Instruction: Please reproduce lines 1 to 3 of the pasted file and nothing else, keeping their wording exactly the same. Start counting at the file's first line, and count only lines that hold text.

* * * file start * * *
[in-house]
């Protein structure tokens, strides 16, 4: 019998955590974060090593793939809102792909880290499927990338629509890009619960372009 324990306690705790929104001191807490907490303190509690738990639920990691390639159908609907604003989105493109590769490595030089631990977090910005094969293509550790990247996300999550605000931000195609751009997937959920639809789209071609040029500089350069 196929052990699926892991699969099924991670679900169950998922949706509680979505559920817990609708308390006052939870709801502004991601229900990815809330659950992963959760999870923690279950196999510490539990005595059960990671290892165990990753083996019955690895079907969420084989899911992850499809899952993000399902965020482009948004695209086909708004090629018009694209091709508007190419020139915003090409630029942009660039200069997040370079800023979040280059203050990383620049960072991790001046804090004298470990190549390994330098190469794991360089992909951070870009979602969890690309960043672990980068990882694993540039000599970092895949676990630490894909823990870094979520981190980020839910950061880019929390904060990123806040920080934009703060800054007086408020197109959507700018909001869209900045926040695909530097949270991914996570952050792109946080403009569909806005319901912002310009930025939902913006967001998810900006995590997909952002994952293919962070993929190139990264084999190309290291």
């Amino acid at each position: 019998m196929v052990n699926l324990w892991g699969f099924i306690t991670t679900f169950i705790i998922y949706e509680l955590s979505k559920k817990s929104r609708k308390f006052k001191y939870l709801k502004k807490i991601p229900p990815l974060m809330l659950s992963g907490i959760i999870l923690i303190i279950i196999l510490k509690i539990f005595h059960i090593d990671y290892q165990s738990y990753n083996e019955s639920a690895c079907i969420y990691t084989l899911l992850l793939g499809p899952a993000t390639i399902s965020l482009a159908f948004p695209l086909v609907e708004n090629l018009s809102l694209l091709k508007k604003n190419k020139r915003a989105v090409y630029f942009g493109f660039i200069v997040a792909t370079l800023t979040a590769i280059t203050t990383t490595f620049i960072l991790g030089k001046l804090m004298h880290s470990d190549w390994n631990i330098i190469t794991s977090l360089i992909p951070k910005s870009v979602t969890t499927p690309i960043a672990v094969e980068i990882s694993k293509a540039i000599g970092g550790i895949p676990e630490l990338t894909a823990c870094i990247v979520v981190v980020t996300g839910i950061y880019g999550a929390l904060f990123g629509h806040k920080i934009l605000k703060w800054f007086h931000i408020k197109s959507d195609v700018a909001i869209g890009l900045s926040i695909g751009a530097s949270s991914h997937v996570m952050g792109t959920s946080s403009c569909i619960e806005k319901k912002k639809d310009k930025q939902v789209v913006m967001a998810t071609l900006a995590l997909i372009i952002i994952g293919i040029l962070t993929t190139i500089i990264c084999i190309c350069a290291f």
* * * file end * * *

[in-house]
């Protein structure tokens, strides 16, 4: 019998955590974060090593793939809102792909880290499927990338629509890009619960372009 324990306690705790929104001191807490907490303190509690738990639920990691390639159908609907604003989105493109590769490595030089631990977090910005094969293509550790990247996300999550605000931000195609751009997937959920639809789209071609040029500089350069 196929052990699926892991699969099924991670679900169950998922949706509680979505559920817990609708308390006052939870709801502004991601229900990815809330659950992963959760999870923690279950196999510490539990005595059960990671290892165990990753083996019955690895079907969420084989899911992850499809899952993000399902965020482009948004695209086909708004090629018009694209091709508007190419020139915003090409630029942009660039200069997040370079800023979040280059203050990383620049960072991790001046804090004298470990190549390994330098190469794991360089992909951070870009979602969890690309960043672990980068990882694993540039000599970092895949676990630490894909823990870094979520981190980020839910950061880019929390904060990123806040920080934009703060800054007086408020197109959507700018909001869209900045926040695909530097949270991914996570952050792109946080403009569909806005319901912002310009930025939902913006967001998810900006995590997909952002994952293919962070993929190139990264084999190309290291």
């Amino acid at each position: 019998m196929v052990n699926l324990w892991g699969f099924i306690t991670t679900f169950i705790i998922y949706e509680l955590s979505k559920k817990s929104r609708k308390f006052k001191y939870l709801k502004k807490i991601p229900p990815l974060m809330l659950s992963g907490i959760i999870l923690i303190i279950i196999l510490k509690i539990f005595h059960i090593d990671y290892q165990s738990y990753n083996e019955s639920a690895c079907i969420y990691t084989l899911l992850l793939g499809p899952a993000t390639i399902s965020l482009a159908f948004p695209l086909v609907e708004n090629l018009s809102l694209l091709k508007k604003n190419k020139r915003a989105v090409y630029f942009g493109f660039i200069v997040a792909t370079l800023t979040a590769i280059t203050t990383t490595f620049i960072l991790g030089k001046l804090m004298h880290s470990d190549w390994n631990i330098i190469t794991s977090l360089i992909p951070k910005s870009v979602t969890t499927p690309i960043a672990v094969e980068i990882s694993k293509a540039i000599g970092g550790i895949p676990e630490l990338t894909a823990c870094i990247v979520v981190v980020t996300g839910i950061y880019g999550a929390l904060f990123g629509h806040k920080i934009l605000k703060w800054f007086h931000i408020k197109s959507d195609v700018a909001i869209g890009l900045s926040i695909g751009a530097s949270s991914h997937v996570m952050g792109t959920s946080s403009c569909i619960e806005k319901k912002k639809d310009k930025q939902v789209v913006m967001a998810t071609l900006a995590l997909i372009i952002i994952g293919i040029l962070t993929t190139i500089i990264c084999i190309c350069a290291f």